A deeply religious, long closed-off country where ‘national happiness’ is measured in place of GDP, the Himalayan nation of Bhutan is known to many as the closest thing to the world’s last Shangri-La.
And as of last week, it’s a step closer to Myanmar, after the countries agreed to launch direct flights between Yangon and the Bhutanese capital, Thimphu.
The bilateral deal signed May 24 gives permission for designated airlines to fly to and from Myanmar’s biggest city up to five times per week. Flights may also stop in other cities, including Mandalay. It also grants ‘fifth freedom rights’, meaning flights from Thimphu to Bangkok, Kuala Lumpur or Singapore can stop en route in Myanmar.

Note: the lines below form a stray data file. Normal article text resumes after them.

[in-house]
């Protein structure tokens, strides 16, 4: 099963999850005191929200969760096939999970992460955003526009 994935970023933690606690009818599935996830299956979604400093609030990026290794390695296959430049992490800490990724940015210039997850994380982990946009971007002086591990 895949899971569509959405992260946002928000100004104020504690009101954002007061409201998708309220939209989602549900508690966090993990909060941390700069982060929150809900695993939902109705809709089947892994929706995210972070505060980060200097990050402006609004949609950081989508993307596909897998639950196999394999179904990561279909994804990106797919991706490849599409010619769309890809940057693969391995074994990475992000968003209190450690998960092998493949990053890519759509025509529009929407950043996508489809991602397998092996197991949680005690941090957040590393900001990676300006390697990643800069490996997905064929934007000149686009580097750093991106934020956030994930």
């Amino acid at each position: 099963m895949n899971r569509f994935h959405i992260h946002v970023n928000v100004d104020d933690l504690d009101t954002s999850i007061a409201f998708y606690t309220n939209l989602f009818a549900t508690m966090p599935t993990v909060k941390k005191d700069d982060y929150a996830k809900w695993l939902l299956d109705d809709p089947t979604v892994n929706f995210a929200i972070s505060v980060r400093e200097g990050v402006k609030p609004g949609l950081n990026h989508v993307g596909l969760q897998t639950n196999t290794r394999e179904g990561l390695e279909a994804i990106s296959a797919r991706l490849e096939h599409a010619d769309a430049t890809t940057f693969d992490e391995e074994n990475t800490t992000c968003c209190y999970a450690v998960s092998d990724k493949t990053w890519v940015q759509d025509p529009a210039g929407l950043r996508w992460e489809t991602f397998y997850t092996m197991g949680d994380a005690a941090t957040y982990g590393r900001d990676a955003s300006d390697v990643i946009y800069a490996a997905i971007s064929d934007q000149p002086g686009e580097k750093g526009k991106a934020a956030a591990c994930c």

The agreement was made following a visit by a Myanmar delegation led by the director general of the civil aviation department, Min Lwin, according to a report by Bhutanese news website Kuensel.
“We in Bhutan are particularly happy with the growing relations between the two countries,” said Wangdi Gyaltshen, director of that country’s civil aviation authority.
He added the two Buddhist nations had always enjoyed close relations
Better start saving, though: in an attempt by the government to preserve Bhutan’s traditional ways of life, tourists are required to pay a daily tariff of several hundred dollars.